"Anyone in the entourage might have an opinion," Groeneveld said. "Maybe the coach gets all the credit publicly, but behind scenes others may want to claim it."
The decision to fire a coach can be triggered by a great number of reasons, many of them never revealed. As Murray said, there's no HR department to go through, no due diligence required -- and "the boss" (player) is often a 20-year-old with absolute authority.
But that isn't always a bad thing, at least when a coach hasn't provided good value. As Murray said, "If a player senses that a coach isn't the right fit, or no longer is the right fit, it can take real maturity to call it quits. There are no impediments, either."
Engaging with the press can be risky for a coach. In a far-ranging news conference at the US Open, Bajin said Osaka was sometimes more forthcoming with the press than with him.
"She threw me under the bus in a lot of [news] conferences," he said at the time. "A lot of times I ask her, 'How are you?' She's like, 'I'm good, I'm good.' And then she would be a lot more detailed in her actual press conferences."
Bajin and Osaka seem to have a healthy, open, relaxed relationship. But a more guarded player might not want his or her coach to speak so freely, which is why so many coaches of top players operate under a strict gag order. Some have paid a price for being too open with the press.
"I can remember instances when coaches would give an interview, and it would cause tension between player and coach," Groeneveld said. "But nowadays there are even more angles in which the relationship will be challenged."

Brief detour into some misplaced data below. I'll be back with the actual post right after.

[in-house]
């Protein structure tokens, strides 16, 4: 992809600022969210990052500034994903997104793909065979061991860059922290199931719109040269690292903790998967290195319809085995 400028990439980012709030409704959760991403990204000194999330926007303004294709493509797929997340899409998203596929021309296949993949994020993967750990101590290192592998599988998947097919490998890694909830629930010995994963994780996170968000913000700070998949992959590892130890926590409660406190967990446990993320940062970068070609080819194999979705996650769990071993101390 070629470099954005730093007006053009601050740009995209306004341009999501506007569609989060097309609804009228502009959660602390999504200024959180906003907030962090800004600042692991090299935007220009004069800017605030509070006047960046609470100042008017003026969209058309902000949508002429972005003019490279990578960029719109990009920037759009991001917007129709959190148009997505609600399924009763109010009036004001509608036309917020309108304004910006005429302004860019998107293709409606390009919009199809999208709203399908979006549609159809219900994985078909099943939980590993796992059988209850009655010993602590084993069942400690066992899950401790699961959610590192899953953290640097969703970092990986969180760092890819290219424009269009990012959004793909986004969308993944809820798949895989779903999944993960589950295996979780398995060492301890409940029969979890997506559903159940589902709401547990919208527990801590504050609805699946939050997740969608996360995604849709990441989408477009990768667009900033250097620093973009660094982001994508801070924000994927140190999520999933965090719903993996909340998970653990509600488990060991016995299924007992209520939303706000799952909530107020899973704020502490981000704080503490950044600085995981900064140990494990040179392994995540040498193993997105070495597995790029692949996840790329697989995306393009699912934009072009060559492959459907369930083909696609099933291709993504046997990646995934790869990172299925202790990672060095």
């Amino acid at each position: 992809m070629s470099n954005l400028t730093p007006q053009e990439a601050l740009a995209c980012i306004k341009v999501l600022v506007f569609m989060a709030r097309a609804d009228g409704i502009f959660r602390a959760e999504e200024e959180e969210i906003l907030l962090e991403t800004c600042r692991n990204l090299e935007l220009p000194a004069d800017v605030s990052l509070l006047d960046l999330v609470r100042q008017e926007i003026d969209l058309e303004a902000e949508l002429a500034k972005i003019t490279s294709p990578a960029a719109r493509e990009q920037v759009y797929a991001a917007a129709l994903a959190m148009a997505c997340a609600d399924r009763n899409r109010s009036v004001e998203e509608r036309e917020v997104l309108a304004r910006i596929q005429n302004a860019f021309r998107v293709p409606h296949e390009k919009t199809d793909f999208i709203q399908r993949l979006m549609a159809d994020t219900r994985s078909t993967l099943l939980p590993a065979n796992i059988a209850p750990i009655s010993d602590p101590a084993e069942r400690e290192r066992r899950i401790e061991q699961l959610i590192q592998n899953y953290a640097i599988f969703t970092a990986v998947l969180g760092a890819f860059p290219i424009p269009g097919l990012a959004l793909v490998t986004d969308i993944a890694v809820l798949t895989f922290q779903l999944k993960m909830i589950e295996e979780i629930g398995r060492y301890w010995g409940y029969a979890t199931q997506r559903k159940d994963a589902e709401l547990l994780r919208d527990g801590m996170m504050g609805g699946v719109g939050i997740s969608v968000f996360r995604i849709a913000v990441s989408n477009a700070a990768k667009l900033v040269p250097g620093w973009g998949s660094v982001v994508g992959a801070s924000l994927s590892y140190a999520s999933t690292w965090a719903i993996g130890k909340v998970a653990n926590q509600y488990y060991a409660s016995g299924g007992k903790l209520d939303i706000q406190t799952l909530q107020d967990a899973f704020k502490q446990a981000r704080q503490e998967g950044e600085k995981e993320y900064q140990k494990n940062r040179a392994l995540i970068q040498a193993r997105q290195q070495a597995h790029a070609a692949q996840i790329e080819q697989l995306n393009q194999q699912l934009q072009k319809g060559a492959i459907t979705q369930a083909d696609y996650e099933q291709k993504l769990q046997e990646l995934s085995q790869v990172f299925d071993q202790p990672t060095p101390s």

One of the most prominent danger zones, many coaches agree, is the pipeline that social media provides from fans and others directly to the players. Almost any Tom, Dick or Harry has a reasonable shot at making his or her voice heard by a star athlete who is active on social media platforms. That might be having a profound influence on young athletes.
"It's so easy to comment on a post or photo or article, and the player will probably see it," Murray said. "People will comment on a [coaching] relationship. Or maybe someone will overreact to a loss. These players, at 21, 22, are not mature enough to block it out, even if they say they are. That has a deteriorating effect. Instead of having two or three voices driving a decision, you can have two or three hundred."
But if all these factors have made life more perilous for coaches, their options have increased dramatically. The rise in the attention they get translates to greater opportunity. Groeneveld, founder of the Orangecoach.com coaching services provider, is happy to see so many former pros flooding the coaching ranks. He said it improves and brings an extra dimension of interest to the game.
The growth of the tour means more coaching job opportunities as well as bigger paychecks. There's no longer any stigma to moving from player to player; some of the most highly regarded coaches are experts at it. In fact, it almost seems as if coaches now function as well-paid consultants, called in to provide a fix over a limited time.
Some coaches have become stars in their own right. Others still shun the limelight. It's hard to say what the appropriate role of a coach is in today's game.
"The WTA is a traveling circus," Murray said. "But the coaches should be an invisible part of show. At the US Open, coaches were too big a part of the show."
It might be true, but for better or worse, they're part of it now.